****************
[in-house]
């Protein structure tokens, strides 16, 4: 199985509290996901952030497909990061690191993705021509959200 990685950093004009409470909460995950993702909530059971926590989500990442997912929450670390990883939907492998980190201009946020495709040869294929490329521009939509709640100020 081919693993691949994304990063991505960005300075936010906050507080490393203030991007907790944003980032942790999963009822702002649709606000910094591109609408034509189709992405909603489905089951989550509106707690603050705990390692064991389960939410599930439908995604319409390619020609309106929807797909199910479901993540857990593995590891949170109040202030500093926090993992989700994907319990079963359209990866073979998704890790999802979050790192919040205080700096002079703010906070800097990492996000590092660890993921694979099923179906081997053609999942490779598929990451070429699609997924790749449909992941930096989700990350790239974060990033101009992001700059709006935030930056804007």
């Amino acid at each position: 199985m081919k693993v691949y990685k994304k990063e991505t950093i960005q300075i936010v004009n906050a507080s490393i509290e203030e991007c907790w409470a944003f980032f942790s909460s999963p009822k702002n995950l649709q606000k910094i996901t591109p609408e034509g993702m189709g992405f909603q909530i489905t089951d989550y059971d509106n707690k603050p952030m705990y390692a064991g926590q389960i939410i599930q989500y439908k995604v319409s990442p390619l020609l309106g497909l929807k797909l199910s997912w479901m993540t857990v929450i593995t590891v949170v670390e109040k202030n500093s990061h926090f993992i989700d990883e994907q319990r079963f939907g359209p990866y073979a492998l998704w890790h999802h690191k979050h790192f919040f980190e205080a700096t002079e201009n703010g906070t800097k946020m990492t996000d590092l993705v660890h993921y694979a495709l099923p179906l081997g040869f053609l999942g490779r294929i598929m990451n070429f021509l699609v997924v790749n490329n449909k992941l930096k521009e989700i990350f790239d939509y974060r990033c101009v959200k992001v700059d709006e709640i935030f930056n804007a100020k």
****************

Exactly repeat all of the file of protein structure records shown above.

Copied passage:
[in-house]
């Protein structure tokens, strides 16, 4: 199985509290996901952030497909990061690191993705021509959200 990685950093004009409470909460995950993702909530059971926590989500990442997912929450670390990883939907492998980190201009946020495709040869294929490329521009939509709640100020 081919693993691949994304990063991505960005300075936010906050507080490393203030991007907790944003980032942790999963009822702002649709606000910094591109609408034509189709992405909603489905089951989550509106707690603050705990390692064991389960939410599930439908995604319409390619020609309106929807797909199910479901993540857990593995590891949170109040202030500093926090993992989700994907319990079963359209990866073979998704890790999802979050790192919040205080700096002079703010906070800097990492996000590092660890993921694979099923179906081997053609999942490779598929990451070429699609997924790749449909992941930096989700990350790239974060990033101009992001700059709006935030930056804007």
């Amino acid at each position: 199985m081919k693993v691949y990685k994304k990063e991505t950093i960005q300075i936010v004009n906050a507080s490393i509290e203030e991007c907790w409470a944003f980032f942790s909460s999963p009822k702002n995950l649709q606000k910094i996901t591109p609408e034509g993702m189709g992405f909603q909530i489905t089951d989550y059971d509106n707690k603050p952030m705990y390692a064991g926590q389960i939410i599930q989500y439908k995604v319409s990442p390619l020609l309106g497909l929807k797909l199910s997912w479901m993540t857990v929450i593995t590891v949170v670390e109040k202030n500093s990061h926090f993992i989700d990883e994907q319990r079963f939907g359209p990866y073979a492998l998704w890790h999802h690191k979050h790192f919040f980190e205080a700096t002079e201009n703010g906070t800097k946020m990492t996000d590092l993705v660890h993921y694979a495709l099923p179906l081997g040869f053609l999942g490779r294929i598929m990451n070429f021509l699609v997924v790749n490329n449909k992941l930096k521009e989700i990350f790239d939509y974060r990033c101009v959200k992001v700059d709006e709640i935030f930056n804007a100020k």